Preferred embodiments of the invention will now be described, by way of example only, with reference to the accompanying drawings in which:

FIG. 1 illustrates an exemplary diffraction grating having a grating profile configured to correct for optical aberrations;

FIG. 2 illustrates schematically the optical layout of an exemplary WSS device;

FIG. 3 illustrates a graph of three exemplary Gaussian filter shapes having spot sizes (bandwidths) of 8 GHz, 12 GHz and 16 GHz respectively;

FIG. 4 illustrates irradiance (power) and phase graphs of the beam spot in the image plane of an exemplary model WSS device;

FIG. 5 illustrates a graph of the filter shape for the model WSS device of FIG. 2;

FIG. 6 illustrates an exemplary process flow of the steps performed to determine a required diffraction grating profile which compensates for aberrations in an optical system;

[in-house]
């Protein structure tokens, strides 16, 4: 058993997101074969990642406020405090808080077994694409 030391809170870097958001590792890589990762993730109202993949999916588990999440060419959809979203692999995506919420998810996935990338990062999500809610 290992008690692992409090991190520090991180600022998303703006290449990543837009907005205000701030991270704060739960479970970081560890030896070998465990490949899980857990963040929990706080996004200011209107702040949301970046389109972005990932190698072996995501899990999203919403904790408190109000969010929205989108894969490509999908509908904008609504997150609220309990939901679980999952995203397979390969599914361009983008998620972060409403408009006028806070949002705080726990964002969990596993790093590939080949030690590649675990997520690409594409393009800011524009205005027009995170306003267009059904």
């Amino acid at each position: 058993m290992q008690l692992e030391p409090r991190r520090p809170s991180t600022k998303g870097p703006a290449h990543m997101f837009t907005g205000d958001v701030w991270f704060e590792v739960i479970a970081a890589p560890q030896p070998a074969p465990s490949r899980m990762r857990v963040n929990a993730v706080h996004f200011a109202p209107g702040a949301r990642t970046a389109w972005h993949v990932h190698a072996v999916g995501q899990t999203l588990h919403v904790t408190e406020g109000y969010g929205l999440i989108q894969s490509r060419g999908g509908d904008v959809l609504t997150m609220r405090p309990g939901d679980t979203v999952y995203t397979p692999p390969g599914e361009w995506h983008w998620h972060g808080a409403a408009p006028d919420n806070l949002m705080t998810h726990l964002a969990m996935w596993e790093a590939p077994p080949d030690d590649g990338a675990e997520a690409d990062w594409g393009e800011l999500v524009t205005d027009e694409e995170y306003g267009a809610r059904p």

FIG. 7 illustrates a graph of an example phase profile calculated at a surface in a simulated WSS system;

FIG. 8 illustrates a graph of an irradiance profile of an imaged beam passed through a simulated WSS system, both with and without a phase aberration correction;

FIG. 9 illustrates a graph of a phase profile of an imaged beam passed through the simulated WSS, both with and without a phase aberration correction;

FIG. 10 illustrates a graph of the overall filter shape of the simulated WSS device without aberration correction applied; and

FIG. 11 illustrates a graph of the overall filter shape of the simulated WSS device with aberration correction applied.

DETAILED DESCRIPTION

Embodiments of the invention will be described herein with specific reference to correcting optical aberrations in wavelength selective switch (WSS) devices. However, the person skilled in the art will appreciate that the principles described herein are applicable to other optical systems and devices. The embodiments described herein relate to defining a diffraction grating with a grating profile that imposes a specific phase change on optical beams to correct for optical aberrations.

General Overview